I've been working on the disc tilting cylinders. These will allow the disc to tilt side to side while secured to a longitudinal pivot axle yet to be fabricated.
Oh my god, this is going to be a work of pure art!!!!!
I understand how you feel when you get so drawn into one project, it's nice to just drop it for a while and do something different it means when u come back to it you feel fresh again and stops you from hating it! I'm the same when it comes to painting, I'll have three, four or sometimes five on the go at once.
Keep it up mate its really good
You have a great start going on. I believe the planning and thinking you are doing will make a differance in the long run. I will be watching this for the sheer lunacy of trying, and the awesomeness of the idea.
+Rep for the brass ones to try this.
I appreciate the responses and the subscriptions but just so you know 'The Blackadder' is very prone to mistakes. I spent half a day building the pistons receiving the cylinders on the discs and after forming them and starting to install them found that they were totally unnecessary!
Since they are totally hidden inside the ankle discs whats the point of even installing them? added work more parts to fail; who needs that so eliminated. But all is not lost, they may be useful in another area and if nothing else they keep me humble.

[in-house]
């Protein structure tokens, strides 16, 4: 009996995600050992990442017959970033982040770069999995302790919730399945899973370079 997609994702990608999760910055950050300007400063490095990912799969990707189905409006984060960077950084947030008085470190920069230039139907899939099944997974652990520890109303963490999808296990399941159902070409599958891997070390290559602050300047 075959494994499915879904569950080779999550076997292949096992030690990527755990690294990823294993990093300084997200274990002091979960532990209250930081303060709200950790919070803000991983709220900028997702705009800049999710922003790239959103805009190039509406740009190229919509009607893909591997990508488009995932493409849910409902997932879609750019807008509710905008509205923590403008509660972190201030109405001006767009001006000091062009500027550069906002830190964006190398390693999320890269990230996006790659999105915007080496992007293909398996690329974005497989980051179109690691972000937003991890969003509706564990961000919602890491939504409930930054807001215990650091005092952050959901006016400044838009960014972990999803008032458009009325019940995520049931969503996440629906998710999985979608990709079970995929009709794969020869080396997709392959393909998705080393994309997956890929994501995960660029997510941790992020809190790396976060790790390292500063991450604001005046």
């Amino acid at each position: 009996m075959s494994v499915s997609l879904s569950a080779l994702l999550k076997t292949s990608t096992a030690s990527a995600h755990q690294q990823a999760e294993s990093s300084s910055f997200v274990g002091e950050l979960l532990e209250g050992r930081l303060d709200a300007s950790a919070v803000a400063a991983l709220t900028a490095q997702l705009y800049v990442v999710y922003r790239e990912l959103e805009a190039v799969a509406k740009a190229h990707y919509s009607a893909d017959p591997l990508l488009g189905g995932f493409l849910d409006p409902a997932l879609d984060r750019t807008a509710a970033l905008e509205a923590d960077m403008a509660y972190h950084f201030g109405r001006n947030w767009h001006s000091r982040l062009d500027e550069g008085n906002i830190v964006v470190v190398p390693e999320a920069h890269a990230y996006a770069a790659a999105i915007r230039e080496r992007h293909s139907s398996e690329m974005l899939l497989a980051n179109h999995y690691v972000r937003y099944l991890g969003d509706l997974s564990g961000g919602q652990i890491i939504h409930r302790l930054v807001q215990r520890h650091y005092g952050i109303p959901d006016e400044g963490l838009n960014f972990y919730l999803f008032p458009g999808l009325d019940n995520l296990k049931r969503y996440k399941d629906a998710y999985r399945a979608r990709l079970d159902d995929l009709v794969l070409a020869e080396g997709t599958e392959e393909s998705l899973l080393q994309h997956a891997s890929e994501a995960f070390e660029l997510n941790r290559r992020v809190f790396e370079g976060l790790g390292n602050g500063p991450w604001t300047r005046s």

They are shown in the left forground.
So who would know they are even missing :*)
It's extremely gratifying to envision something in your mind's eye and then to duplicate it in some medium. In this case extremely malleable styrene but I can see how real engineers get their rocks off. Granted the days of Isambard Kingdom Brunel and John Scott Russell are pretty much over where an engineer designs and executes an entire construct but I'm sure even today such gratification must still exist.
Case in point, this highly speculative tilting table mechanism for the foot attachment.
I believe I have come up with a viable solution to allow the foot to tilt side to side, be light and strong and also look complex enough to grace a 40K denizen.
Were I to build this for a real vehicle I would enclose the axle within the disc housing so the table doesn't shift side to side as much but then the mechanism would be totally hidden. so this way I have an excuse for the diagonal toes linear actuator system that give enhanced stability during the stepping process and decreases the upper body swaying which is the cause of so much seasickness in some Warhound crew members.
That's my story and I stick with it :P
When I see how much of this system will actually be visible I may fancy it up a bit using some of mxwllmdr's lightened girder and buttress techniques.
The beauty of this construct is it can be disassembled for maintenance, painting and repair.
A very solid development of the design so far!
This is ridiculously awesome and yet it's still just feet.
It's still difficult to put the scale into perspective though, kinda hard to imagine that it's going to end up the size of a small child and just as destructive.
My initial drawing was for a vehicle 24 inches tall. I have since revised that to 25 to 26 inches tall. Hopefully no taller.
Back to business:
Before I close up the workings of the feet perhaps a demo of the hinges I came up with to allow the side toes to flex.
At tis point they can flex up and down but once the box like hydraulic compartments at the base of the toes are installed upward movement will be restricted.
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